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Over £144m spent on Irish medium education in last five years

A CnaG spokesperson said that it costs just £116 more per year to educate children through Irish medium than the English system, while SDLP MLA Patsy McGlone said that, whether children were educated through the English or Irish mediums, their education would still have to be paid for by the department for Education

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Irish Language Act supporters at Stormont

Irish Language Act supporters at Stormont

Irish Language Act supporters at Stormont

The Department for Education has provided over £144m to the Irish language sector in the last five years, it has been revealed.

The figures came to light following an Assembly written question from TUV leader Jim Allister.

In response to his question the department revealed that £144,351,854 had been spent on Irish medium education from 2015/16 to 2019/20.

The figures for 2019/20 include allocations to date and are subject to change.

Mr Allister said the money put to bed the idea of the Irish language sector in Northern Ireland being any kind of "poor relation" when it comes to funding.

However, Comhairle na Gaelscolaiochta (CnaG), which promotes Irish language medium education and schools in Northern Ireland, said Irish language schools were still being left behind when compared with their English counterparts.

A CnaG spokesperson said that it costs just £116 more per year to educate children through Irish medium than the English system and that this made up 0.1% of the overall education budget in Northern Ireland.

The highest spend came in 2017/18 when the Department for Education provided £32,347,139 to the Irish language sector, with the lowest being the £26,618,522 committed for 2019/20.

There are currently over 40 Irish medium schools in Northern Ireland at primary and post-primary level.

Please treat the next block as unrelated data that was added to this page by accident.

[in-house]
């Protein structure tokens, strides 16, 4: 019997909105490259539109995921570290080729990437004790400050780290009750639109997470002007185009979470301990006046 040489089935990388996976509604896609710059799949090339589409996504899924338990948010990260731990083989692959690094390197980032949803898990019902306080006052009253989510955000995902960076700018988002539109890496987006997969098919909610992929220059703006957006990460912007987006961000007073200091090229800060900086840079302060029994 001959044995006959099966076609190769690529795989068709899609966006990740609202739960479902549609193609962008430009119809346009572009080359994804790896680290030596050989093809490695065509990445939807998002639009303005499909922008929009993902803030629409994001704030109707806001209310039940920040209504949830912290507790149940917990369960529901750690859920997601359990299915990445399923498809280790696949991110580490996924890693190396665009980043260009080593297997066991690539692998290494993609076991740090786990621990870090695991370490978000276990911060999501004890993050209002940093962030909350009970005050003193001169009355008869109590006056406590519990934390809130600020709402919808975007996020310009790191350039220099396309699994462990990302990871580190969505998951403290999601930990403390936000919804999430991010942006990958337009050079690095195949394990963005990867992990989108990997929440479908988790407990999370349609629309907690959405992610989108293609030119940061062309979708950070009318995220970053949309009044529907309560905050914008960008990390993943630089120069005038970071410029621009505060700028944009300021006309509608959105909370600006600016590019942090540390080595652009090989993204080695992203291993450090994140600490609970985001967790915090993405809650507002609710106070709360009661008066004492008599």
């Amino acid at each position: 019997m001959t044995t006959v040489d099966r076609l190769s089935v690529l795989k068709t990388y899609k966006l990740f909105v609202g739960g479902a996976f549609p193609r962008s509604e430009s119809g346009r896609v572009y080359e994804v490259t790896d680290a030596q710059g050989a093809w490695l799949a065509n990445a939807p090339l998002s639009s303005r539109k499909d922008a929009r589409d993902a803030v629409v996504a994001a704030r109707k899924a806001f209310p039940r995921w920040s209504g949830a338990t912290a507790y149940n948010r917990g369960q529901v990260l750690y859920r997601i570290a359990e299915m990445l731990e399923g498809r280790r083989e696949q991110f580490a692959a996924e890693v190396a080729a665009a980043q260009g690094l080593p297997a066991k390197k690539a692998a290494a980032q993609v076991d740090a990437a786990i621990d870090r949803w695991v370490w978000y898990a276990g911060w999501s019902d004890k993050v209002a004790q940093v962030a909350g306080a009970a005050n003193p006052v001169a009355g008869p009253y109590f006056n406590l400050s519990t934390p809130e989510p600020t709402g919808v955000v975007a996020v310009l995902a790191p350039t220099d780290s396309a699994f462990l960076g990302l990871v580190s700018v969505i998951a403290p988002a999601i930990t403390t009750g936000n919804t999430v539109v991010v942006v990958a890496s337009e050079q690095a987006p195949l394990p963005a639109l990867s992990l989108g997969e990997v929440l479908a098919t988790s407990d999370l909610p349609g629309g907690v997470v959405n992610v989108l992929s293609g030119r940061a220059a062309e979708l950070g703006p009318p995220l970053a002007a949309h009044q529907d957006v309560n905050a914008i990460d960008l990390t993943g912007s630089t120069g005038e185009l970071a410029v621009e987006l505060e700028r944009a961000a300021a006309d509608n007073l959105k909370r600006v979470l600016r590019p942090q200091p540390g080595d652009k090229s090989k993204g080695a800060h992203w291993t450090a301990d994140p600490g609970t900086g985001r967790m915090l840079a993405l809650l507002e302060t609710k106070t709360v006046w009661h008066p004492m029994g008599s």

Irish language provision has been a controversial topic in Northern Ireland in recent years. Stormont collapsed in January 2017 partly due to the withdrawal of funding from the Liofa Irish language bursary scheme.

Sinn Fein refused to return to Stormont without a standalone Irish Language Act in place.

The New Decade New Approach deal, agreed last month to restore the Stormont institutions, includes a number of measures to promote the Irish language, including the appointment of an Irish language commissioner, however the deal falls short of a standalone act.

Mr Allister said that the funding given the schools was "very generous" and rejected claims the language was underfunded.

“In light of the fact that for years we have been fed propaganda about alleged discrimination against Irish speakers these figures will doubtless come as shock to anyone who gave any credit to the claims," the North Antrim MLA said.

“In truth the Irish language sector is in receipt of very generous sums of public money. Over £144 million in the past five years.

“These figures should put to bed the idea that Irish is the poor relation when it comes to public funding in Northern Ireland. It also strengthens the case against the Irish Language legislation proposed by Mrs Foster and Ms O’Neill. There is no basis on which to warrant further endless squander on Irish when essential public services are under serious pressure.”

SDLP MLA Patsy McGlone rejected Mr Allister's comments, saying that whether children were educated through the English or Irish mediums their education would still have to be paid for by the department.

"Whether they are educated in English or Irish it will still have to be paid for by the public purse," the fluent Irish speaker said.

"When you look at the education crisis we have at the minute I don't think there is a school in the country that would accept they get too much money.

"I think Jim Allister should go and visit some of these Irish language schools and then see if he still thinks they are being over-funded."

The CnaG spokesperson that Irish medium schools had to go through the same development process as any other school before being approved.

"For people asking why we need further funding, at present 60% of Irish medium schools are housed in non-permanent buildings," the spokesperson said.

"We are the fastest growing education sector at present, we have no assessment tools and no learning support centres.

"There is a complete lack of teaching and learning resources at all levels."

Belfast Telegraph